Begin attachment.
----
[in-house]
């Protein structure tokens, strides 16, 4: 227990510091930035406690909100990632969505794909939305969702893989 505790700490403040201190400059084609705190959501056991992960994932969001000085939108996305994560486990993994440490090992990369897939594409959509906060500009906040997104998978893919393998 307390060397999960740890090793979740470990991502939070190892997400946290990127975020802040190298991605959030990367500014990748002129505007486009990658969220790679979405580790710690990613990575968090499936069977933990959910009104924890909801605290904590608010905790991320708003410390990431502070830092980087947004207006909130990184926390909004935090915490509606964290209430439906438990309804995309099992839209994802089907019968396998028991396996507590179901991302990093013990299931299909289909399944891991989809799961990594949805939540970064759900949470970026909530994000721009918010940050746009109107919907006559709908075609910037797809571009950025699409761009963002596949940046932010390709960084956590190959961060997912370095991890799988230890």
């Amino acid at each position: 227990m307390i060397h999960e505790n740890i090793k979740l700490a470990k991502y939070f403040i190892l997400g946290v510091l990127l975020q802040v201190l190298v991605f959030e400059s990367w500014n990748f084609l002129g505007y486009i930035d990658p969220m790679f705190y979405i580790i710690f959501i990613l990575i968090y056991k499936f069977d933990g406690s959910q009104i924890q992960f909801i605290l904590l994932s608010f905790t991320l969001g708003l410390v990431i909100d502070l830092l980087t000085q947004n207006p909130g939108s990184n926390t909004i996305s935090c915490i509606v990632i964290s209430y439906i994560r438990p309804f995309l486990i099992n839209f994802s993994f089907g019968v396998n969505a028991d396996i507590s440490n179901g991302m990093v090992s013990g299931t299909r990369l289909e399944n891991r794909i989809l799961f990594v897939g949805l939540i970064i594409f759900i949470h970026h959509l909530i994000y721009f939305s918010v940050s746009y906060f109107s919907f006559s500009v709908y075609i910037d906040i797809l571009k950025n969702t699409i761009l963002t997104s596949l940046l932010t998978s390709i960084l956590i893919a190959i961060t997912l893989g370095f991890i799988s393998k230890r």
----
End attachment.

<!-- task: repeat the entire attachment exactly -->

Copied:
[in-house]
């Protein structure tokens, strides 16, 4: 227990510091930035406690909100990632969505794909939305969702893989 505790700490403040201190400059084609705190959501056991992960994932969001000085939108996305994560486990993994440490090992990369897939594409959509906060500009906040997104998978893919393998 307390060397999960740890090793979740470990991502939070190892997400946290990127975020802040190298991605959030990367500014990748002129505007486009990658969220790679979405580790710690990613990575968090499936069977933990959910009104924890909801605290904590608010905790991320708003410390990431502070830092980087947004207006909130990184926390909004935090915490509606964290209430439906438990309804995309099992839209994802089907019968396998028991396996507590179901991302990093013990299931299909289909399944891991989809799961990594949805939540970064759900949470970026909530994000721009918010940050746009109107919907006559709908075609910037797809571009950025699409761009963002596949940046932010390709960084956590190959961060997912370095991890799988230890």
């Amino acid at each position: 227990m307390i060397h999960e505790n740890i090793k979740l700490a470990k991502y939070f403040i190892l997400g946290v510091l990127l975020q802040v201190l190298v991605f959030e400059s990367w500014n990748f084609l002129g505007y486009i930035d990658p969220m790679f705190y979405i580790i710690f959501i990613l990575i968090y056991k499936f069977d933990g406690s959910q009104i924890q992960f909801i605290l904590l994932s608010f905790t991320l969001g708003l410390v990431i909100d502070l830092l980087t000085q947004n207006p909130g939108s990184n926390t909004i996305s935090c915490i509606v990632i964290s209430y439906i994560r438990p309804f995309l486990i099992n839209f994802s993994f089907g019968v396998n969505a028991d396996i507590s440490n179901g991302m990093v090992s013990g299931t299909r990369l289909e399944n891991r794909i989809l799961f990594v897939g949805l939540i970064i594409f759900i949470h970026h959509l909530i994000y721009f939305s918010v940050s746009y906060f109107s919907f006559s500009v709908y075609i910037d906040i797809l571009k950025n969702t699409i761009l963002t997104s596949l940046l932010t998978s390709i960084l956590i893919a190959i961060t997912l893989g370095f991890i799988s393998k230890r």